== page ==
As the 40th anniversary of the Aberfan disaster approaches, some of the journalists and photographers who covered the event have been recalling the terrible day of October 21, 1966.
A massive coal slagheap slid onto the small mining village near Merthyr Tydfil, burying Pantglas Junior School in the valley below and killing 116 children and 28 adults.
Among those sent out to the scene of the disaster was photographer Irwyn Morgan, who was then working for The Herald of Wales, who said the event was the biggest story he covered in his career.
Now 80, he said: “I had never seen anything like it. I have seen other landslides, but nothing like this.
“It was a devastating scene. Everyone was running all over the place, they didn’t know what to do.
“I thought about all those children in the school. My son, Alun, was only eight years old at the time, and it struck me that it could have been him.
“You were not particularly welcome there and nobody had time to speak to you, so I just got whatever photos I could.
“I remember crawling up the heap to take pictures.
“I just happened to see a couple standing there whose child had been in the school at the time.
“It was a miner and his wife. I didn’t talk to them, so I don’t know if their child survived.
“At the time I took the picture they wouldn’t have known whether their child was dead or alive.”
Also there was former South Wales Evening Post chief photographer Alan Trethewy, who had to maintain his composure despite being faced with such a gut-wrenching scene.
He said: “The camera acts like a barrier between yourself and the reality of what is going on around you.
“At the end of the day you have a job to do, and you have to get on with it. But, of course, you had to be sensitive about it.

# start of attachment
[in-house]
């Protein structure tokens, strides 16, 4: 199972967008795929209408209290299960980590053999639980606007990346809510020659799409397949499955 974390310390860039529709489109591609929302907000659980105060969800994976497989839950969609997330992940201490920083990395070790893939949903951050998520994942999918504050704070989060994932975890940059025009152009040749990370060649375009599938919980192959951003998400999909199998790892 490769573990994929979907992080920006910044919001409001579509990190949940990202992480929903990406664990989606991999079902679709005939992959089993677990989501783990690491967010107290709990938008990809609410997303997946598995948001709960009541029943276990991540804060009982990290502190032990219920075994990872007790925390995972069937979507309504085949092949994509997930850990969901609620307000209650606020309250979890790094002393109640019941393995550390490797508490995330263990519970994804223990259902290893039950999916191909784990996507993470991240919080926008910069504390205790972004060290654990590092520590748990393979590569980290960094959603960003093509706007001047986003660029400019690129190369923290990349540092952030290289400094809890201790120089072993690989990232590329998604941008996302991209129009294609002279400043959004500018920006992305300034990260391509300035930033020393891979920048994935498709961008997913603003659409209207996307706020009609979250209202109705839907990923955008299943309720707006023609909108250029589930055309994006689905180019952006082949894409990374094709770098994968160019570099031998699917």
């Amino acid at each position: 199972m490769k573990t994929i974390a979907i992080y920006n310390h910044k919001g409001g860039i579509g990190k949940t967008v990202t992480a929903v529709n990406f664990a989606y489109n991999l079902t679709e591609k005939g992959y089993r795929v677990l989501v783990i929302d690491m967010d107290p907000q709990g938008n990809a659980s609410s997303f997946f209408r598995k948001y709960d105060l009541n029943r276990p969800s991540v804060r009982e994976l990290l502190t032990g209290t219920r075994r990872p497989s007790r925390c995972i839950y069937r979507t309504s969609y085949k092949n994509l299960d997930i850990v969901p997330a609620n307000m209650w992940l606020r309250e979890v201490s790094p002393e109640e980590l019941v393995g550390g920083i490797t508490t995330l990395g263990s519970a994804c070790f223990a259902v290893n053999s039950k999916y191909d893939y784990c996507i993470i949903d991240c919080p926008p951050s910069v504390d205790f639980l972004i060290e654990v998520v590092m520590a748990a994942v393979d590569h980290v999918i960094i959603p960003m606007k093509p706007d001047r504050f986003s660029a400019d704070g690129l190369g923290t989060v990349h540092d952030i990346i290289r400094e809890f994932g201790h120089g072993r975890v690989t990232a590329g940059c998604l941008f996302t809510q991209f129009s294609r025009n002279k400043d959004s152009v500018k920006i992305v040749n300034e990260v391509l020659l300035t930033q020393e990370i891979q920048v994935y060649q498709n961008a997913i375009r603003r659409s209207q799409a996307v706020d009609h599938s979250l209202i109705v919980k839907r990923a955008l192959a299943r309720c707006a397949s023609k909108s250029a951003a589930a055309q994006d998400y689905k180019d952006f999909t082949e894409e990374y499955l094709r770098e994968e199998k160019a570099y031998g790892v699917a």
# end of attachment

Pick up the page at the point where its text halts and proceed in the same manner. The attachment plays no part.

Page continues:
“I do remember I was on duty in the evening as well that day and I had to cover a dinner at the Langland Bay Hotel.
“It just seemed a complete contrast — almost surreal — going from something like Aberfan to this event where people were enjoying themselves.
“The tragedy is something I will never forget — I remember it like it was yesterday.
“It is just burned into my memory. It was the most horrific thing I covered throughout my whole career.”
Former Evening Post reporter Malcolm Rees was the first journalist from the paper on the scene, and has also described the incident as the worst he ever had to cover.
He said: “I coped with it by just getting on with my job. I did not have time to think about it too much.
“It was a very busy day and I did not get back home until late in the evening.
“It was harrowing talking to parents there. At that stage they did not know whether their children had survived.
“Although there was so much going on, I also remember there was a strange stillness about the place. It was quite eerie at times and that feeling went on all day.”